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‘What They Had’ Review: Hilary Swank Leads Sterling Ensemble In Intimate Family Drama That Stays In The Memory

What They Had

If you can watch the new family drama What They Had without at least shedding a few tears, then you have to be dead inside. From first-time feature writer-director Elizabeth Chomko, this movie about a family in crisis over the journey into dementia of its matriarch, and its impact on everyone else, is inspired by her own grandmother’s 16-year battle with Alzheimers, although Chomko has fictionalized this particular story for the most part.

I’ve seen it twice now, and both times it had me sobbing for the simple truths this screenplay and intimate drama hold about our families and ourselves. As I say in my video review above, you don’t have to go in thinking this is going to be a total downer, because in addition to being instantly relatable it also manages to pack quite a bit of wry humor. It is a supremely rewarding and memorable experience in every way.

Hilary Swank in her finest performance since winning a second Oscar for Million Dollar Baby, plays Bridget, a wife caught in a failing marriage and mother to Emma (an excellent Taissa Farmiga), who is struggling to find her own way. Bridget is also the daughter of Ruth (Blythe Danner) and Bert (Robert Forster), her elderly parents coming near the end of a 60-year marriage due to Ruth’s worsening dementia and Bert’s denial of it all. When Ruth has another incident — walking alone in her nightgown into the snowy early-morning streets of their home in Chicago — Bridget and Emma come from California to help brother Nicky (Michael Shannon) convince Bert it is time to put Ruth in a memory center and home where Bert can also live right nearby. This is something he will hear nothing of, especially since he saw the conditions of the nursing home where Ruth actually worked for 30 years. He tosses this off as just the normal problems of aging and refuses to believe his wife is slipping away from him.

This is the basic premise of this searing drama, which isn’t just about this one tragic turn for a proud family but also their own lives and problems that are weaved in and out of the scenario. That What They Had, which originally debuted at Sundance in January, is exceptionally well written probably made it easier to attract such a first-rate cast for this first-time director, but she has hit the mother lode with the ensemble including Swank, who is simply exceptional playing the dutiful daughter trying to mediate a family crisis, while at the same time watching her own marriage to Eddie (Josh Lucas) start to fade away despite his best efforts to keep it together.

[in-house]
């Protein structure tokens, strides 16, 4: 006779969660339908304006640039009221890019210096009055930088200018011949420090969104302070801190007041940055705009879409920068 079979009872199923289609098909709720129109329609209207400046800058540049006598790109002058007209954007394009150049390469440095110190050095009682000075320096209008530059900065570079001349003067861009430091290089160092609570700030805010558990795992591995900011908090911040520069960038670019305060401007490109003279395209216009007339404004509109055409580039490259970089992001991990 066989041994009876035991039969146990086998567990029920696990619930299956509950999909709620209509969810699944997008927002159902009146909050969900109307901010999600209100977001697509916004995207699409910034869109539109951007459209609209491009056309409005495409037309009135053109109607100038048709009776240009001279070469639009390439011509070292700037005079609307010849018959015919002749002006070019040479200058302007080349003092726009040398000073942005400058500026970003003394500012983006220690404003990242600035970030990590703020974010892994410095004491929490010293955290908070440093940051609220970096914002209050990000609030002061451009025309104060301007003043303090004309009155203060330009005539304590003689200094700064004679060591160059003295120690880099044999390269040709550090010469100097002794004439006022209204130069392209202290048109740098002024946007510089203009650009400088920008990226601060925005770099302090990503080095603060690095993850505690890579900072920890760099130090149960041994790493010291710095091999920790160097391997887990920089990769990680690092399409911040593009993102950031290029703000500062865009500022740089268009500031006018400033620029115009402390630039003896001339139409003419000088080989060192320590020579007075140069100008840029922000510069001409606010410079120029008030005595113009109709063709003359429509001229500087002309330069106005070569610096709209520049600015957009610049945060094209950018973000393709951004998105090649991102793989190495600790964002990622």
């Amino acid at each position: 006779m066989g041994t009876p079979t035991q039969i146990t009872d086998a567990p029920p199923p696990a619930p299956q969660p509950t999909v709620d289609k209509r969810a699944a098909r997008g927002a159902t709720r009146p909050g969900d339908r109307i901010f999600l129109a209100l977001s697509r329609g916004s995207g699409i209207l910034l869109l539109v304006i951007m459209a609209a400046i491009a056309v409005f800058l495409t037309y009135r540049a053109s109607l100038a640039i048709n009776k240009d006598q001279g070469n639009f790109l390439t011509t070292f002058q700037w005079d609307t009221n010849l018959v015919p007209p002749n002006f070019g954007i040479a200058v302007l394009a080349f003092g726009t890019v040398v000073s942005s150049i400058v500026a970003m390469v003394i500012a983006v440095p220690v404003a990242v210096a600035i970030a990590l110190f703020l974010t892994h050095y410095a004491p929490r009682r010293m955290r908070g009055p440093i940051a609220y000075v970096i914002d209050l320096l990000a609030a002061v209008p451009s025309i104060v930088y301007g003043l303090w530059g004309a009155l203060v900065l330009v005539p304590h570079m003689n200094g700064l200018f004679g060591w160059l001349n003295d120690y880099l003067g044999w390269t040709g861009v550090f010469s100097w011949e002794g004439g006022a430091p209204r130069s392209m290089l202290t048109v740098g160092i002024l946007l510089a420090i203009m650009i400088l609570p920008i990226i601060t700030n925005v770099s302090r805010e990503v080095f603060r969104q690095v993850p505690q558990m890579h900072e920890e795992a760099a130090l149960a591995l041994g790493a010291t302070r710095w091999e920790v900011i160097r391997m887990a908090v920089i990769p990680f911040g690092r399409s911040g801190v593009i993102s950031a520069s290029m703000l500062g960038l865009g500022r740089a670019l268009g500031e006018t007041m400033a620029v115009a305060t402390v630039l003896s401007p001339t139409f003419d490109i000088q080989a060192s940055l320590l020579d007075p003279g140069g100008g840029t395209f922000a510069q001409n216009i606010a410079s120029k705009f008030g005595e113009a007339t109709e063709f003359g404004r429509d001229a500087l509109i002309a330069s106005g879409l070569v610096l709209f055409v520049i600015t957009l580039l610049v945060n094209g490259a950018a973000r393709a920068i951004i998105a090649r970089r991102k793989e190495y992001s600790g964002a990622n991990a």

Dealing with a daughter who is dropping out of school and fighting for her own independence just adds to Bridget’s woes, as she also has to cope with a determined brother, the one who stayed behind to take care of their parents who now wants to go on with his own life and the local bar he owns. Shannon is great as usual showing the complete frustration of a man who has never really gotten out of the neighborhood, or made a serious commitment to a relationship, and now finds his life clouded by what is happening to his parents.

Danner has the tricky role of a woman whose memories are slowly being taken from her but doesn’t seem to realize the angst of those around her. It requires Danner to be more the center of this particular universe, but not its driver. She’s exquisite, particularly in Ruth’s few lucid moments which are perhaps the most moving of the entire film. Still, it is Forster who perhaps is the most touching in the role of a man, himself a victim of past heart attacks, trying every way he can to deny the facts of his wife’s condition and the realities that life is throwing at him in such an unfair way. Underplaying it with rich authority and complete conviction, Forster is a truly great veteran actor who just may have the role of his career. An Oscar nomination for Best Supporting Actor should be in store.

In many ways you could imagine Chomko’s work as a Broadway play, and this is the kind of smaller intimate movie about the real lives of people that studios regularly released in another era. Now it’s all about superheroes and Michael Myers, but let me promise you that you will be richly rewarded by seeking out What They Had. It’s one from the heart.

Producers are Keith Kjarval,  Bill Holderman, Ron Yerxa, Albert Berger, Tyler Jackson, and Alex Saks. Bleecker Street puts it into limited release today.

Do you plan to see What They Had? Let us know what you think.

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